Over lunch, a consultant on irrigation volunteered an explanation. Deforestation in the foothills of the Cardamoms had reached unacceptable levels and was adversely affecting wildlife, he said. Families moved there in the 1990s following logging concessions, randomly slashing and burning until the last nutrients were washed away during successive monsoons.

Reaching the virgin forest meant accessing the difficult Mount Samkos region in the central Cardamoms. To do that required a pair of strong bikes and some tough drivers to boot. Having continued on to Andong Thuk the following day, we set about bargaining with the local motorcycle drivers. Luckily a pair of local lads seemed willing to oblige us, if a little unsure of what lay ahead.

Turning off the Koh Kong road, we decided not to stop until we were surrounded by thick jungle and the squawking of parakeets. However, the journey was plagued with setbacks; a series of bridges lay in ruins, leaving us no choice but to traverse their frighteningly precarious wood and bamboo replacements. These obstacle courses had been knocked up by military generals who had the temerity to extract the same toll as Manhattan's midtown tunnel for this dubious rite of passage.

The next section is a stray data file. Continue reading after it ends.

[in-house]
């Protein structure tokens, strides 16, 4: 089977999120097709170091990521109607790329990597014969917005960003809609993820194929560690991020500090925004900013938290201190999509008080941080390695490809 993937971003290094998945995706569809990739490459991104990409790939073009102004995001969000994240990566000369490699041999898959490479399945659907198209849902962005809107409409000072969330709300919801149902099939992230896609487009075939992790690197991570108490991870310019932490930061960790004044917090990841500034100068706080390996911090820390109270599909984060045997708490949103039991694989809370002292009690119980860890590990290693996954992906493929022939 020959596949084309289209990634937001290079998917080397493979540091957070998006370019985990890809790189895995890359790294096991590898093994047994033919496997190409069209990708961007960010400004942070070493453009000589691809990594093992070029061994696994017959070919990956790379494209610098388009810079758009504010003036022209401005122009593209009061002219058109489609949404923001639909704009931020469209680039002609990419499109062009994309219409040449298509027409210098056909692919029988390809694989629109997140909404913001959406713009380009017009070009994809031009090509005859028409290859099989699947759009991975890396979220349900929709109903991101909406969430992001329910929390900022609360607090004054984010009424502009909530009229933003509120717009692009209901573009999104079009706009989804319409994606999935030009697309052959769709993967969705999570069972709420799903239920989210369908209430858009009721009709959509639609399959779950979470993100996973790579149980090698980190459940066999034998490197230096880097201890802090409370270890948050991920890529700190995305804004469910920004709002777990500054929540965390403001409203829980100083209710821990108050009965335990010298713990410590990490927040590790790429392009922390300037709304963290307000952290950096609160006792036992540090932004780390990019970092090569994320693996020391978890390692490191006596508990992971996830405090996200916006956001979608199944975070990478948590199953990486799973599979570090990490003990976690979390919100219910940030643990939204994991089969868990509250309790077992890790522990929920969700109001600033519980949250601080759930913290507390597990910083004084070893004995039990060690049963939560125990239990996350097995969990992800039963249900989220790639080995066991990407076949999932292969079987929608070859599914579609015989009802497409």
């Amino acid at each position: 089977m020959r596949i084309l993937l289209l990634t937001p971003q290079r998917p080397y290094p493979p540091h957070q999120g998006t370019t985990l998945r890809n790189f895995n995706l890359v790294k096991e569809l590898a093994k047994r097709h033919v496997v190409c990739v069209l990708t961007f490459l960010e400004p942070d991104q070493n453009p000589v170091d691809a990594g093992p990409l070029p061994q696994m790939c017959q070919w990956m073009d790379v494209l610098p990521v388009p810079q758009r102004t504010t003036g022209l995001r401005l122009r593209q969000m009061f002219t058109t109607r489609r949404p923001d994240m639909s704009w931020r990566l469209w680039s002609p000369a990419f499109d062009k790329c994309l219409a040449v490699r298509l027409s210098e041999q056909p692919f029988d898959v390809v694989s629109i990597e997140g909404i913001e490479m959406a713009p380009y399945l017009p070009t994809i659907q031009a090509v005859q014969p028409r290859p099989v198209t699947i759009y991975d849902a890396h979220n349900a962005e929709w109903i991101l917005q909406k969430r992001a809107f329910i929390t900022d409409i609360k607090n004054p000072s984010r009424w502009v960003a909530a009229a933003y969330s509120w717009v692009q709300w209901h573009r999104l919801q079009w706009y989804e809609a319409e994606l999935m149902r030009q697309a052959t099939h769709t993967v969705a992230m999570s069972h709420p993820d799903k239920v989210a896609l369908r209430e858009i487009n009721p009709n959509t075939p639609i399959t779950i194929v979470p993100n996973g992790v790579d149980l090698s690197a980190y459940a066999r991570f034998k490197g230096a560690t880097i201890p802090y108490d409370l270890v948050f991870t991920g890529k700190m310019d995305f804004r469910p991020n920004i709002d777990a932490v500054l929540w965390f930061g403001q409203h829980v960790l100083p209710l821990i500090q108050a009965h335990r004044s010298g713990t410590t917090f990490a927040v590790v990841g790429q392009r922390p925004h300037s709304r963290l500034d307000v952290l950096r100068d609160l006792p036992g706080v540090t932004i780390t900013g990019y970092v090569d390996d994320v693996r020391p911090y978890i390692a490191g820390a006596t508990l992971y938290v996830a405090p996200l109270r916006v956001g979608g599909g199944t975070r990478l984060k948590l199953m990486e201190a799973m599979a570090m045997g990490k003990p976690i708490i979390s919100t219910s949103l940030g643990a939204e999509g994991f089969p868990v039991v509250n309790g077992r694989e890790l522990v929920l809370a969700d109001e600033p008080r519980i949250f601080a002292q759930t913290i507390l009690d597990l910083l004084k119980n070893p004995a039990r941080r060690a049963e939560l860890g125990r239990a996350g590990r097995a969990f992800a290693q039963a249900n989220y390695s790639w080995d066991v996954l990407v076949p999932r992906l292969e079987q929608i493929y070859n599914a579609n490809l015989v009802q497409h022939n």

Thereafter, the solid dirt path deteriorated into ox-cart ruts and stretches of pure sand. Our drivers Pat and Panh performed with panache. Able to conquer any challenge, they would race up sheer banks. "Ott panyaha" ("no problem") screamed Pat, his gold fillings glinting. It became our rallying cry. We reached Osom caked in mud, with blistered hands and crippled by backache. A group of teenagers huddled round a pool table broke off play to join the party of onlookers as we slunk off exhausted into a guest house.

All sorts of travellers have beaten a path to Osom, it seems. Colonial French explorers in the 1930s found the area exclusively inhabited by the Samre, a tribe practising a form of animism. Decades later, King Sihanouk flew in and was greeted by 28 domestic elephants.

The wars changed all that. Few of the current inhabitants avoided the mass migrations during the war years. Most have no link with the area but decided to resettle there during the 1990s to exploit fresh land. "We had to grow crops to survive," said Eich, a local elder. "We lived in constant fear of mines before they started clearing them, but we had to catch animals, if only to eat."

In Cambodia they say all wildlife was consumed during the famines of the Khmer Rouge, or hunted to extinction by their Vietnamese successors. But rare Siamese crocodiles have survived around Osom on account of old Samre beliefs about forest spirits protecting them.